The following FAQ is intended to illuminate how DIU developed Blue UAS, dispel confusion or myths surrounding UAS policy, and promote greater participation in the overall DoD UAS ecosystem.
Q: What is Blue UAS?
A: Blue UAS is a holistic and continuous approach to rapidly prototyping and scaling commercial UAS technology for the DoD. Blue UAS aims to provide trusted, advanced capabilities to UAS users. We accomplish this goal through use of the Cleared List and Framework.
Q: Before Blue UAS, how did DoD members access sUAS?
A: Typically, Department of Defense (DoD) members have access to a small unmanned aerial system (sUAS) if their unit is supported by a Service-level program of record or they must request an exception to the standing DoD policy suspending the use of commercial-of-the-shelf (COTS) UAS. That exception to policy (ETP) process is time- and labor-intensive, temporary, and tied to a specific user/use case/location/drone combination. Any COTS sUAS ETP request is evaluated on a case-by-case basis via Service- or DoD-level processes.
Q: How did Blue UAS come into being?
A: Blue sUAS began as an offshoot of the U.S. Army’s Short Range Reconnaissance (SRR) program of record, which launched in late 2018. The Army required a rapidly-deployable, personal reconnaissance vertical take-off and landing sUAS for the dismounted soldier. In late 2019, during the prototyping phase, the Fiscal Year 2020 National Defense Authorization Act (NDAA) was signed into law and section 848 prohibited certain components from covered countries. While the Army’s focus was its own units, there was a need for NDAA-compliant systems across the DoD. As a result of this demand, DIU initiated the Blue sUAS effort in August 2020, which sought DoD approval for all five systems to reduce the quantity of ETP requests processed by the Office of the Secretary of Defense and the Services. All five drones were purpose built to meet the same U.S. Army mission, and while these systems were made available to the broader federal government, the original tranche of platforms was not intended to answer every U.S. Government agency's complete set of mission needs.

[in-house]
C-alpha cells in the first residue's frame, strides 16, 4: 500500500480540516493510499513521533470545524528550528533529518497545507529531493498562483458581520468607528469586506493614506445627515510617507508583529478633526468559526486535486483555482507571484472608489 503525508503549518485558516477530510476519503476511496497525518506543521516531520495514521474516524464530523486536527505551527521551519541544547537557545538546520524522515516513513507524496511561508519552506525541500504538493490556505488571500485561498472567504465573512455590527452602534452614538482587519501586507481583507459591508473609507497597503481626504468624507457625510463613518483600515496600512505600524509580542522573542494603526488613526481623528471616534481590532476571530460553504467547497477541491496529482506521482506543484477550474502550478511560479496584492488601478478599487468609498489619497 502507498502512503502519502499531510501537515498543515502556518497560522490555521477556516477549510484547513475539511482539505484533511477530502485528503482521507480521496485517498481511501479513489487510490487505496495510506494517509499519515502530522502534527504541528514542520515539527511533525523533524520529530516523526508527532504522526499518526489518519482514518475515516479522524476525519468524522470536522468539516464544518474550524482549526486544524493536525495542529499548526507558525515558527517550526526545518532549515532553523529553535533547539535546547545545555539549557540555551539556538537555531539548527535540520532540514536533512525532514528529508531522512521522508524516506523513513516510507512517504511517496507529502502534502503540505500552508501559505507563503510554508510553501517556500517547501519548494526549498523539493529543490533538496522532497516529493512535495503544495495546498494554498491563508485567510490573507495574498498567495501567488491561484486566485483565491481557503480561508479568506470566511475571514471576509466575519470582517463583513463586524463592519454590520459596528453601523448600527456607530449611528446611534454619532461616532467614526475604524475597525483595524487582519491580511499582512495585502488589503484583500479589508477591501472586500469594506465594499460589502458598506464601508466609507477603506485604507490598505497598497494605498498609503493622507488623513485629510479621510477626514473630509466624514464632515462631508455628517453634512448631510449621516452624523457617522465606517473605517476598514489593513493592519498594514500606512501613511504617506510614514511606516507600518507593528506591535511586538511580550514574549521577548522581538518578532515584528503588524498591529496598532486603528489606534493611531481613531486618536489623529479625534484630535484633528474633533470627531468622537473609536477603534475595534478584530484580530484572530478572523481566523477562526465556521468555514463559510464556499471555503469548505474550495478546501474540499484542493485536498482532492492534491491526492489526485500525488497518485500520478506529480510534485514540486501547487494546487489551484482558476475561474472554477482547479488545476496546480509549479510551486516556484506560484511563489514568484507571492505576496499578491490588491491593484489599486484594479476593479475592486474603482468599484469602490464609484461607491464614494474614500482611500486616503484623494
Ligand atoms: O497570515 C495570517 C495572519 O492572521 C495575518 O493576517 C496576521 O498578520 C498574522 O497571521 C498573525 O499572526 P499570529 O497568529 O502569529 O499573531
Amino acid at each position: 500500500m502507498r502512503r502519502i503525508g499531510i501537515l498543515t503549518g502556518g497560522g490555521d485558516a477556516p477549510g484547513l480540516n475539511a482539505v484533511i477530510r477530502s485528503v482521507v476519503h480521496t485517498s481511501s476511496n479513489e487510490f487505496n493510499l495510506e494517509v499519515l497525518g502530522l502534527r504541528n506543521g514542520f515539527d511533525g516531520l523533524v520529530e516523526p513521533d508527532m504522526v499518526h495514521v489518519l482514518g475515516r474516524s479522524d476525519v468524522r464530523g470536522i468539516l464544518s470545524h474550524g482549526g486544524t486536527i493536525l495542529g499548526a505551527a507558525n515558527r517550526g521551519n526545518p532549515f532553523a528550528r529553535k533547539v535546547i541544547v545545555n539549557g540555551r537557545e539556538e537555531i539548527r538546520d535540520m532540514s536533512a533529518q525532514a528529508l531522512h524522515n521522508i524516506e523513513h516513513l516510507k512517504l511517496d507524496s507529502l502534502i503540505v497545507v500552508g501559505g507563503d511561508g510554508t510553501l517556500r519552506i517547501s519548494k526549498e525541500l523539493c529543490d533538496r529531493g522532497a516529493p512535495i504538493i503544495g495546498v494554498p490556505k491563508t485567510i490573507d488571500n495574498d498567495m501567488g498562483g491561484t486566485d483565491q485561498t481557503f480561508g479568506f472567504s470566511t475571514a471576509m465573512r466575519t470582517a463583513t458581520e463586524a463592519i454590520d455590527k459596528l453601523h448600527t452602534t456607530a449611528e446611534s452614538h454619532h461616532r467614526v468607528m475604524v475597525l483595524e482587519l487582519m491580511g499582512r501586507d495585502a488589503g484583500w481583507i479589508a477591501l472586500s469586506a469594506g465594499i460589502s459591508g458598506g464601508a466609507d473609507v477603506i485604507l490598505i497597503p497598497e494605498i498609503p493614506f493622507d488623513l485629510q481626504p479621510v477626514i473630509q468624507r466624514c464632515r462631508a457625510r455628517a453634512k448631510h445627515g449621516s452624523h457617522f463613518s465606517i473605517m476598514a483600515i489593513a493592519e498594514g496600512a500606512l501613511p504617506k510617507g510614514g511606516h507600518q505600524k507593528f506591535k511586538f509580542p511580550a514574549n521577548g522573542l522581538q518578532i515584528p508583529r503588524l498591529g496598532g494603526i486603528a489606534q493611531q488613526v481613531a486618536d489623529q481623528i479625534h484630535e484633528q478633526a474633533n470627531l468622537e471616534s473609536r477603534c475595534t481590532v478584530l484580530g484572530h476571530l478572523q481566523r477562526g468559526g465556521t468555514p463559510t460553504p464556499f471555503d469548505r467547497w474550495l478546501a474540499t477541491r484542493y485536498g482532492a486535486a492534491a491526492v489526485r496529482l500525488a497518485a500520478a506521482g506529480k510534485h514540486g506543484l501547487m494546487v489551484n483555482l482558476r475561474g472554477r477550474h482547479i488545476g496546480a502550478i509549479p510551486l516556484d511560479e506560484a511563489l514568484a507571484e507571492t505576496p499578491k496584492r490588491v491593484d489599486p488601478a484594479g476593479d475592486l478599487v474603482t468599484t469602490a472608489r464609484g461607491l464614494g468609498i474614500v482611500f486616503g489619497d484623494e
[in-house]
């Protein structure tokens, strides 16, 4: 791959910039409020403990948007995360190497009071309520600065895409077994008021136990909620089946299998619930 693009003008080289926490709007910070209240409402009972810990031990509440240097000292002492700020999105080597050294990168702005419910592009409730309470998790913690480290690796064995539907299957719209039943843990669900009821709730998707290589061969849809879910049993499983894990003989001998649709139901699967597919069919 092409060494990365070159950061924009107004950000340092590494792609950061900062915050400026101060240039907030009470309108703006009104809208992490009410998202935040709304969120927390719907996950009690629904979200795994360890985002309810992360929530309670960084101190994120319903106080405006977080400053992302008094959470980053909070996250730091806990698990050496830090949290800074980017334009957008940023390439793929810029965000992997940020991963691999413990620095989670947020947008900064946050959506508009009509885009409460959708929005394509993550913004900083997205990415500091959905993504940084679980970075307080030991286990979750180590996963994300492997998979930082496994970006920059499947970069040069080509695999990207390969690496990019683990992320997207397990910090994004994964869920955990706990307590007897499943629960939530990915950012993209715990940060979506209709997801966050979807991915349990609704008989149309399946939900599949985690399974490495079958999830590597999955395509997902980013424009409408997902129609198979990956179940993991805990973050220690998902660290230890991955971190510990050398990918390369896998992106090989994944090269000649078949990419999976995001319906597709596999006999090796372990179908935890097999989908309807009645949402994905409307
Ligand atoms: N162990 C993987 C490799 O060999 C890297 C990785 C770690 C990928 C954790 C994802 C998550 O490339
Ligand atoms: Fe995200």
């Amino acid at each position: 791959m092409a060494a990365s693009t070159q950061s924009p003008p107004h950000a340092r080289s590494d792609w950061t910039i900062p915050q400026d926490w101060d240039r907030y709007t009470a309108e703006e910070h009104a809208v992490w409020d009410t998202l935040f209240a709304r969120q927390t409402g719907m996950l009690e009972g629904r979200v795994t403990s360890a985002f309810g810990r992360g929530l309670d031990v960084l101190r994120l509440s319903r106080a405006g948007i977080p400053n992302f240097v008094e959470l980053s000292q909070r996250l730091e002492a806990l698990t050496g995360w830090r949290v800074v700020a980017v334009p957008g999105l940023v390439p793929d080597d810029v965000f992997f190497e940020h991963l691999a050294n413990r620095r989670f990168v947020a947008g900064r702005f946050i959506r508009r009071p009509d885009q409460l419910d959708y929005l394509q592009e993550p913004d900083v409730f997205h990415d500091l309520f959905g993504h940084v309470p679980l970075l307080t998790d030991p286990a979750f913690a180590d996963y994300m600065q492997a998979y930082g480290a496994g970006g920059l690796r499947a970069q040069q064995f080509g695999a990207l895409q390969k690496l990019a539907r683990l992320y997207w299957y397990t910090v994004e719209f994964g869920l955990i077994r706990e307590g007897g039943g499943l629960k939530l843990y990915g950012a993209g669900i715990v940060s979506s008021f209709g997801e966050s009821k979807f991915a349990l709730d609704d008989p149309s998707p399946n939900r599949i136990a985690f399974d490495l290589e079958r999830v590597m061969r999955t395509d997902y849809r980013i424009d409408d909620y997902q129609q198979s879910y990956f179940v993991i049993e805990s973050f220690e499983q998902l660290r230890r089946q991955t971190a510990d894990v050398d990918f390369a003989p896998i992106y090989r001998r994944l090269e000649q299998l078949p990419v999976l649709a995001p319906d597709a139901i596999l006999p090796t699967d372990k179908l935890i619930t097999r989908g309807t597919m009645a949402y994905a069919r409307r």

Q: How has the Blue List evolved?
A: The first group of platforms selected was an offshoot of SRR that created prototype systems to meet an U.S. Army requirement. The second group focused on administratively onboarding existing commercial off-the-shelf (COTS) sUAS to make them available to the DoD without an ETP request. Now, the project focuses on responding to the emerging needs of the warfighter to add, maintain, and modify the list as needed to meet the needs of the DoD.
Q: How do additional vendors get added to the Blue UAS Cleared List?
A: The Blue sUAS 2.0 Commercial Solution Opening was conducted in partnership with OUSD(A&S) to add more diverse capability to the list of DIU approved systems, but also to prototype a commercial UAS onboarding process for future vendor inclusion. Part of prototyping this process is to clearly define the administrative requirements, understand the time and costs associated in completing them, and DIU’s capacity to routinely add new systems to the Blue UAS Cleared List. Future opportunities for participation in Blue UAS will be posted on our website.